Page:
11. Zivadinov, R. et al. Mechanisms of action of disease-modifying agents and brain volume changes in multiple sclerosis. Neurology 71, 136–144 (2008).

    CAS  Article  Google Scholar 

  12. Simon, J. H. Brain atrophy in multiple sclerosis: what we know and would like to know. Mult. Scler. 12, 679–687 (2006).

    CAS  Article  Google Scholar 

  13. Anderson, V. M., Bartlett, J. W., Fox, N. C., Fisniku, L. & Miller, D. H. Detecting treatment effects on brain atrophy in relapsing remitting multiple sclerosis: sample size estimates. J. Neurol. 254, 1588–1594 (2007).

    Article  Google Scholar 

  14. Altmann, D. R. et al. Sample sizes for brain atrophy outcomes in trials for secondary progressive multiple sclerosis. Neurology 72, 595–601 (2009).

    CAS  Article  Google Scholar 

  15. Chen, J. T. et al. Brain atrophy after immunoablation and stem cell transplantation in multiple sclerosis. Neurology 66, 1935–1937 (2006).

    CAS  Article  Google Scholar 

  16. Tiberio, M. et al. Gray and white matter volume changes in early RRMS: a 2-year longitudinal study. Neurology 64, 1001–1007 (2005).

    CAS  Article  Google Scholar 

  17. Sastre-Garriga, J. et al. Metabolic changes in normal-appearing gray and white matter are linked with disability in early primary progressive multiple sclerosis. Arch. Neurol. 62, 569–573 (2005).

    CAS  Article  Google Scholar 

  18. Fisher, E., Lee, J.-C., Nakamura, K. & Rudick, R. A. Gray matter atrophy in multiple sclerosis: a longitudinal study. Ann. Neurol. 64, 255–265 (2008).

    Article  Google Scholar 

  19. Nakamura, K. & Fisher, E. Segmentation of brain magnetic resonance images for measurement of gray matter atrophy in multiple sclerosis patients. Neuroimage 44, 769–776 (2009).

    Article  Google Scholar 

  20. Barkhof, F. Assessing treatment effects on axonal loss – evidence from MRI monitored clinical trials. J. Neurol. 251 (Suppl. 4), IV6–IV12 (2004).

    Google Scholar 

  21. Bö, L., Geurts, J. J., Ravid, R. & Barkhof, F. Magnetic resonance imaging as a tool to examine the neuropathology of multiple sclerosis. Neuropath. Appl. Neurobiol. 30, 106–117 (2004).

    Article  Google Scholar 

  22. Schmierer, K., Scaravilli, F., Altmann, D. R., Barker, G. J. & Miller, D. H. Magnetization transfer ratio and myelin in postmortem multiple sclerosis brain. Ann. Neurol. 56, 407–415 (2004).

    Article  Google Scholar 

  23. Schmierer, K. et al. Quantitative magnetization transfer imaging in postmortem multiple sclerosis brain. J. Magn. Reson. Imaging 26, 41–51 (2007).

    Article  Google Scholar 

  24. Giacomini, P. S. & Arnold, D. L. Non-conventional MRI techniques for measuring neuroprotection, repair and plasticity in multiple sclerosis. Curr. Opin. Neurol. 21, 272–277 (2008).

    Article  Google Scholar 

  25. van den Elskamp, I. J. et al. Persistent T1 hypointensity as an MRI marker for treatment efficacy in multiple sclerosis. Mult. Scler. 14, 464–469 (2008).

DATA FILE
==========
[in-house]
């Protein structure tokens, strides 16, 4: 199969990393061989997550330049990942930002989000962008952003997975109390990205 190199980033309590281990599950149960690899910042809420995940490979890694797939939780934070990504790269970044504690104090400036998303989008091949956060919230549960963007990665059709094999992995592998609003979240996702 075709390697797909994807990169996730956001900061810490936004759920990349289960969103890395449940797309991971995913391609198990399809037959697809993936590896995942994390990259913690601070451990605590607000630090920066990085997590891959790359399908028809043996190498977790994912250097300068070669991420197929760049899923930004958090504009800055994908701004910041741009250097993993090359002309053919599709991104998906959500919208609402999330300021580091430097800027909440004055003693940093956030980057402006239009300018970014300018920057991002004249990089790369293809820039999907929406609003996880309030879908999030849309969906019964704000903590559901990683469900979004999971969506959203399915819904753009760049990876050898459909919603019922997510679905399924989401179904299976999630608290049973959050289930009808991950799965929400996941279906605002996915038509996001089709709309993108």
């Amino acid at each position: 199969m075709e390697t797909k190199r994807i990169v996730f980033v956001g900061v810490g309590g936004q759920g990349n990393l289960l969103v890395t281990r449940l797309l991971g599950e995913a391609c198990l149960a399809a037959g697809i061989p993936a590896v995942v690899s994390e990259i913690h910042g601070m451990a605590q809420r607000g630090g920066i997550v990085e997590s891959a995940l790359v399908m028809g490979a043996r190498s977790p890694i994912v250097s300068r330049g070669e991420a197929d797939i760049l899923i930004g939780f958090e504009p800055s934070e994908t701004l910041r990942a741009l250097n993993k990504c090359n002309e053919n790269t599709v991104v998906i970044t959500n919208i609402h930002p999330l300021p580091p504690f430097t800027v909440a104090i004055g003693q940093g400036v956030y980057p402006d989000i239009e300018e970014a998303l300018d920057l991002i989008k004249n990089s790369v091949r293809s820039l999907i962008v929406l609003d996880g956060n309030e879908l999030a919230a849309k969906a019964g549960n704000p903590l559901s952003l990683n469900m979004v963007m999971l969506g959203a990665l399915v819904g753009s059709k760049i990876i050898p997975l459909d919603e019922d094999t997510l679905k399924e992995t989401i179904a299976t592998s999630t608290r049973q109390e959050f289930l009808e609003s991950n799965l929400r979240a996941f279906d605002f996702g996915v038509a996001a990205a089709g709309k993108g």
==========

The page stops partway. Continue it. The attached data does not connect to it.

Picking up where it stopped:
Article  Google Scholar 

  26. MacKay, A. L. et al. MR relaxation in multiple sclerosis. Neuroimaging Clin. N. Am. 19, 1–26 (2009).

    CAS  Article  Google Scholar 

  27. Bjartmar, C. & Trapp, B. D. Axonal degeneration and progressive neurological disability in multiple sclerosis. Neurotox. Res. 5, 157–164 (2003).

    Article  Google Scholar 

  28. Ceccarelli, A. et al. Normal-appearing white and grey matter damage in MS. A volumetric and diffusion tensor MRI study at 3.0 Tesla. J. Neurol. 254, 513–518 (2007).

    Article  Google Scholar 

  29. Davies, G. R. et al. Normal-appearing grey and white matter T1 abnormality in early relapsing–remitting multiple sclerosis: a longitudinal study. Mult. Scler. 13, 169–177 (2007).

    CAS  Article  Google Scholar 

  30. Roosendaal, S. D. et al. Regional DTI differences in multiple sclerosis patients. Neuroimage 44, 1397–1403 (2009).

    CAS  Article  Google Scholar 

  31. Reich, D. S. et al. Damage to the optic radiation in multiple sclerosis is associated with retinal injury and low contrast visual acuity. Arch. Neurol. in press (2009).

  32. Miller, D. H., Thompson, A. J. & Filippi, M. Magnetic resonance studies of abnormalities in the normal appearing white matter and grey matter in multiple sclerosis. J. Neurol. 250, 1407–1419 (2003).

    CAS  Article  Google Scholar 

  33. Rovaris, M. et al. Optimizing diffusion measurements for large-scale, multicenter multiple sclerosis trials: a pan-European study. Mult. Scler. 14 (Suppl.), S216 (2008).

    Google Scholar 

  34. Narayanan, S. et al. Axonal metabolic recovery in multiple sclerosis patients treated with interferon beta-1b. J. Neurol. 248, 979–986 (2001).

    CAS  Article  Google Scholar 

  35. Khan, O. et al. Axonal metabolic recovery and potential neuroprotective effect of glatiramer acetate in relapsing-remitting multiple sclerosis. Mult. Scler. 11, 646–651 (2005).

    CAS  Article  Google Scholar 

  36. Kutzelnigg, A. et al. Cortical demyelination and diffuse white matter injury in multiple sclerosis. Brain 128, 2705–2712 (2005).

    Article  Google Scholar 

  37. Stevenson, V. L. et al. Spinal cord atrophy and disability in MS: a longitudinal study. Neurology 51, 234–238 (1998).

    CAS  Article  Google Scholar 

  38. Gilmore, C. et al. Spinal cord grey matter lesions in multiple sclerosis detected by post-mortem high field MR imaging. Mult. Scler. 15, 180–188 (2009).